CityGate or ShittyGate? Seven Myths and Facts.

CityGate or ShittyGate? Seven Myths and Facts.

This article was scraped from Rochester Subway. This is a blog about Rochester history and urbanism has not been published since 2017. The current owners are now publishing link spam which made me want to preserve this history.. The original article was published July 14, 2013 and can be found here.

Iola Building 1 with copper wire removed and other trash. [PHOTO: Joel Helfrich]

     The following is a guest post submitted by       Joel Helfrich      .
      Submit your story today      .

I have been arguing about CityGate for some time, but have come to the realization that this project     appears    mostly a "done deal" and that it appears to have community support, which is unfortunate given the atrocious new Site Plans and Renderings.

What I hope to show in this post is that although the project appears to be moving forward and that Anthony J. Costello and Son appear to be "listening" to the community, I beg to differ. Here are some of the fallacies, as I see them and as have been reported on this blog, as well as my responses. Let us call them the "seven myths" of CityGate...

Myth 1:    The buildings that comprise the campus of the old Iola Tuberculosis Sanitarium crumbled under the watch of the previous owners, Monroe County (see Final Environmental Impact Statement [FEIS], 2010).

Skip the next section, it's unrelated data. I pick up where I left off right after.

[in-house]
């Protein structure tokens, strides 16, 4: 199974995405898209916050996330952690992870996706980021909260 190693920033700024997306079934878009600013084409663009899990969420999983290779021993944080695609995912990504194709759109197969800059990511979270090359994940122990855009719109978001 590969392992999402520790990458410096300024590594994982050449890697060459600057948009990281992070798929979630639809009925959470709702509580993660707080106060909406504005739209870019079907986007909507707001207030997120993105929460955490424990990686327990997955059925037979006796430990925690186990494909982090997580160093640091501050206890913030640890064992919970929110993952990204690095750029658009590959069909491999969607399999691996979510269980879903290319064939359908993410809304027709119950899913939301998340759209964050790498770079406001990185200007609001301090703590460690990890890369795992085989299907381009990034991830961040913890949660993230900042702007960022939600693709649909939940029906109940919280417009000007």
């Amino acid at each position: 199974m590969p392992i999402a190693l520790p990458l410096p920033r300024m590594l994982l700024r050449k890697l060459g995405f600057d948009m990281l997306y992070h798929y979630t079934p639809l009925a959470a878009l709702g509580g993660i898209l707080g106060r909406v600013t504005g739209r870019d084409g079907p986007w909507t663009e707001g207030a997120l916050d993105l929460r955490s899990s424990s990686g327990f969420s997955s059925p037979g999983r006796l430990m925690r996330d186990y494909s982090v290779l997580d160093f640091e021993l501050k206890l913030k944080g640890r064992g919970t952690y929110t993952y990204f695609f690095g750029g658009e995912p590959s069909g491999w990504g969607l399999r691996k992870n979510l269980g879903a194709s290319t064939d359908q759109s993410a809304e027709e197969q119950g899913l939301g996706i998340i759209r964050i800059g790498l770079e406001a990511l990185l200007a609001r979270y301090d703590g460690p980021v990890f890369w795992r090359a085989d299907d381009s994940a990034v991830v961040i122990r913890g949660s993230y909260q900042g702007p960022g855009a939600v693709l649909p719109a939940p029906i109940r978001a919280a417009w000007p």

Iola Building 1 with copper wire removed and other trash. [PHOTO: Joel Helfrich]

    Fact:    Photographs from the years     2000

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and     2002

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show that the buildings were in solid shape, inside and out. The     Resource Evaluation report

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from Bero Architecture said as much. I pass these buildings while heading to and from work since September 2007, nearly the time that the new owners purchased the Iola campus buildings. Since that time, I have seen windows and doors become permanently opened or broken, slate roofs crumble, and copper roofing material disappear. I also saw that hundreds--perhaps thousands--of pounds of wiring was removed from Building 1, the stripped remains still resting behind the building. Trees have begun to grown near to or out of foundation walls. Nearly the entire site is overgrown.